In The First Society, Hahn delivers the theological insight we’ve come to expect from him. In the process, he delivers a practical program for defending the family in our hostile secular world. No more confining ourselves to “scientific” or “natural law” reasons for our beliefs. While there is nothing wrong with those reasons, they are not enough. We have been leaving our best player, Jesus, on the bench for far too long. Dr Hahn says, “Now is the time to speak Catholic truth with clarity and boldness.”

I completely agree.

 

 

 

 


Cardinal Farrell's message about priests' involvement in marriage prep is absolutely wrong

by Friend of Ruth, Joe DeVet

The following response was given to a volunteer for Engaged Encounter, who asked for an opinion on Cardinal Farrell's remark that priests don't have credibility in marriage preparation.

Cardinal Farrell's message about priests' involvement is absolutely wrong--when he says they have no credibility, leading to the conclusion that their role in marriage prep should be minimal or none at all.

Certainly priests have a different perspective on marriage than married people do, by virtue of both their knowledge and pastoral experience. Their broader perspective is absolutely essential to the process. I also believe that we lay people have an important role to play. Between the witness of Holy Orders and Matrimony, a balanced and appropriate vision of the sacrament can be presented to those preparing for marriage. Which is one reason why Engaged Encounter works.
 
To be perfectly blunt about it, what is my own expertise? I'm an expert in one man's experience of marriage. And to a large degree, it means that I'm an expert in particular ways of screwing things up! It has been good priests (as well as good lay people) who have helped me, insofar as I have had success in my marriage.

A spectacular case in point: Pope St. John Paul II. The man who said of himself "I fell in love with human love," a sentiment which moved him to shepherd thousands of married and engaged couples directly, and millions through his ministries as Cardinal and Pope, and who was the foremost authority on human sexuality in the 20th Century, was a priceless resource on marriage and family life. The local priest for our Engaged Encounter weekends offers great guidance through the Church's authority, his personal credibility, and years of pastoral experience.

I know that certain lay people tell priests they have no credibility about marriage. What I would say to those priests is, don't be intimidated by such ignorance. Treat it like any other stupid idea--stay the course, preach the truth, build the Kingdom.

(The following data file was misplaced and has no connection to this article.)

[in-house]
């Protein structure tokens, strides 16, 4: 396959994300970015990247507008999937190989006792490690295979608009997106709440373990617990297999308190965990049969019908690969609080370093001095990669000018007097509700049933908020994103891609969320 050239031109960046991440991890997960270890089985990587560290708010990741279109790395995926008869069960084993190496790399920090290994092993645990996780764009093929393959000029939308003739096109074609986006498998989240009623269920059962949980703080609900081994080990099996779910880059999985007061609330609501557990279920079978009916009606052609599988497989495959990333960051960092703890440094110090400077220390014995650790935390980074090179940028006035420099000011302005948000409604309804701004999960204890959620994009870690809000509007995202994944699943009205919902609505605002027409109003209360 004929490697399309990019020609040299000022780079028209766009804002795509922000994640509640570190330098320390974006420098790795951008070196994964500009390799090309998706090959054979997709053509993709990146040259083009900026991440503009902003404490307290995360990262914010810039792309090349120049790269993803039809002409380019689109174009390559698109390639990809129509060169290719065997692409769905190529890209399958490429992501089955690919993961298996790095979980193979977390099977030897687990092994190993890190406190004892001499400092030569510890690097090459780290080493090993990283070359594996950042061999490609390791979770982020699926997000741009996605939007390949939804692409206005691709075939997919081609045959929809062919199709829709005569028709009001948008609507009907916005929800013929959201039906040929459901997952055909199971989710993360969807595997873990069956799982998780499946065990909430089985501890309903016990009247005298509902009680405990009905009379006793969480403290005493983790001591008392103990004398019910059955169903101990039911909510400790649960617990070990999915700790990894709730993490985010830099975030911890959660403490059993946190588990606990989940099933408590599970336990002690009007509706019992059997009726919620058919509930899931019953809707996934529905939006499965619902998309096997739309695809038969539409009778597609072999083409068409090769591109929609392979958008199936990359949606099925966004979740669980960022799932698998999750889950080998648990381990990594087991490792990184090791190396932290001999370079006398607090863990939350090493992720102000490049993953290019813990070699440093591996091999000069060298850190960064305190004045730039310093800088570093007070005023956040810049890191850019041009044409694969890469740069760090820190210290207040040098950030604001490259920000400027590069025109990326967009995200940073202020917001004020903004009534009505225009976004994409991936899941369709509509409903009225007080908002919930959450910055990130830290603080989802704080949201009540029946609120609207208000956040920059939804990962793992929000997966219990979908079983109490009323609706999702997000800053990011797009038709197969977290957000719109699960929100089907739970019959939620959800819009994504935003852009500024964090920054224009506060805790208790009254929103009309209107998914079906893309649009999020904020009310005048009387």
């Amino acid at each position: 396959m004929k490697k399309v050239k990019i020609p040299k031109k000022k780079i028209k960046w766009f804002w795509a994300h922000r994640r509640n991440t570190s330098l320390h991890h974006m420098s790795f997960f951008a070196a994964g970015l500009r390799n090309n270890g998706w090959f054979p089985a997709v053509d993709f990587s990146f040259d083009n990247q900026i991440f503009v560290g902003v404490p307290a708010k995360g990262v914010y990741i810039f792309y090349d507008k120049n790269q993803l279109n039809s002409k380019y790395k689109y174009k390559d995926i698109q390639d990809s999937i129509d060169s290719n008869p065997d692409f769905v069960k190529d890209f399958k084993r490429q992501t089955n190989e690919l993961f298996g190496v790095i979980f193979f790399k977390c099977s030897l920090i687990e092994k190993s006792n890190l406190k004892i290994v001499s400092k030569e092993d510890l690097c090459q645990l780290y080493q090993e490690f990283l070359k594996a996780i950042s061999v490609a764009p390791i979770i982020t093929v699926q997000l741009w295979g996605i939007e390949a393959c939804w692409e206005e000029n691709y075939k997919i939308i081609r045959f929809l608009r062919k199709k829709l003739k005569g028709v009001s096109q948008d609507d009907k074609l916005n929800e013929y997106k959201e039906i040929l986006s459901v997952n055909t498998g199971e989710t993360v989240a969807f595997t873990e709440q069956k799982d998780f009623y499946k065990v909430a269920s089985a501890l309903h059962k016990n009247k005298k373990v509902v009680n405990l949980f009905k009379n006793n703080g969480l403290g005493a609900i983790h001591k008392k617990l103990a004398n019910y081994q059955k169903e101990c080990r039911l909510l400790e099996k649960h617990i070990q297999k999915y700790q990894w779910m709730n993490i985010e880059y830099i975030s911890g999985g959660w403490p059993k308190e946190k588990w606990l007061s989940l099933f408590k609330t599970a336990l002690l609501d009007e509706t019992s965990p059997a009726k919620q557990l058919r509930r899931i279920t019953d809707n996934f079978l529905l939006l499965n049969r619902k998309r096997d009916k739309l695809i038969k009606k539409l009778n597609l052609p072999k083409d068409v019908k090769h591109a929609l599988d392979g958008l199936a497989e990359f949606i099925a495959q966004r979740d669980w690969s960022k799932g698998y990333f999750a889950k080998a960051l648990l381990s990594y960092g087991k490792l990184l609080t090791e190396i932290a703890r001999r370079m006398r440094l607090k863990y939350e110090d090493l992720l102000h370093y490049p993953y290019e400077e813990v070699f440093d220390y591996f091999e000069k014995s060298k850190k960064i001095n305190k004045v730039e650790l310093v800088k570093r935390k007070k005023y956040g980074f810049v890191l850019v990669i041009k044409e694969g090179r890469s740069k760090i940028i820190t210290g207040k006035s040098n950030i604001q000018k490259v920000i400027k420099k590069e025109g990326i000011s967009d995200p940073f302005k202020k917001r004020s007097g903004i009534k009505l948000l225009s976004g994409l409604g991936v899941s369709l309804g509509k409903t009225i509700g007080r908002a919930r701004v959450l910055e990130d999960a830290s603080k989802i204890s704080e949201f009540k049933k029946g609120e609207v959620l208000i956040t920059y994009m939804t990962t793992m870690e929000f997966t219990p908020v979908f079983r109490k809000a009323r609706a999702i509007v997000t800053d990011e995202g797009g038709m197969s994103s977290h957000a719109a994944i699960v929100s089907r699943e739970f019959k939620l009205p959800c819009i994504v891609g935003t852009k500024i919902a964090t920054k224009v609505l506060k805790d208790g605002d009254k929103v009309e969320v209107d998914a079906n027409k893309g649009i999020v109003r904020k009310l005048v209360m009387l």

And if I were King of the World, I would immediately redeploy Cardinal Farrell to a place where he could do less damage--say Vatican Ambassador to Greenland.

 



Make Your Marriage an Even Happier One

Keeping your marriage healthy is paramount for your mental, physical, even financial health.

By Betsy Kerekes

This article was first published January 15, 2018, at Christian Post.

 

This time of year, people tend to look at their waistline, their exercise goals, or that unfinished project in the garage. How about a New Year's resolution that's more lasting and more important? Keeping your marriage healthy is paramount for your mental, physical, even financial health. It has a powerful impact on your children and influences your friends and other family members as well. That's a big responsibility! Here are 10 tips for making your marriage stronger and happier than ever.

1. Remember that love is a decision, not a feeling.

It's impossible to keep warm fuzzy feelings for your spouse constantly, especially when you have children taking up much of your time and energy. In the year ahead, there are sure to be challenging times, but remember to love your spouse, even when you don't feel like it. Your children are important, but your relationship with your spouse comes first. Period. Keep making the decision to love him or her even, and especially, when it's hard.

2. Put your spouse first.

Even though we all learned to share in kindergarten, we are still selfish beings. We want what we want when we want it. Technology and society as a whole aren't great at helping and encouraging us to break this habit, but the happily functioning marriage should be anything but selfish. Always ask yourself, what would your spouse like? Whether it's what to eat for dinner, what movie to watch, or what dessert you share at a restaurant, let your spouse choose. Having a happy spouse makes you a happy spouse. Let his or her happiness bring you happiness.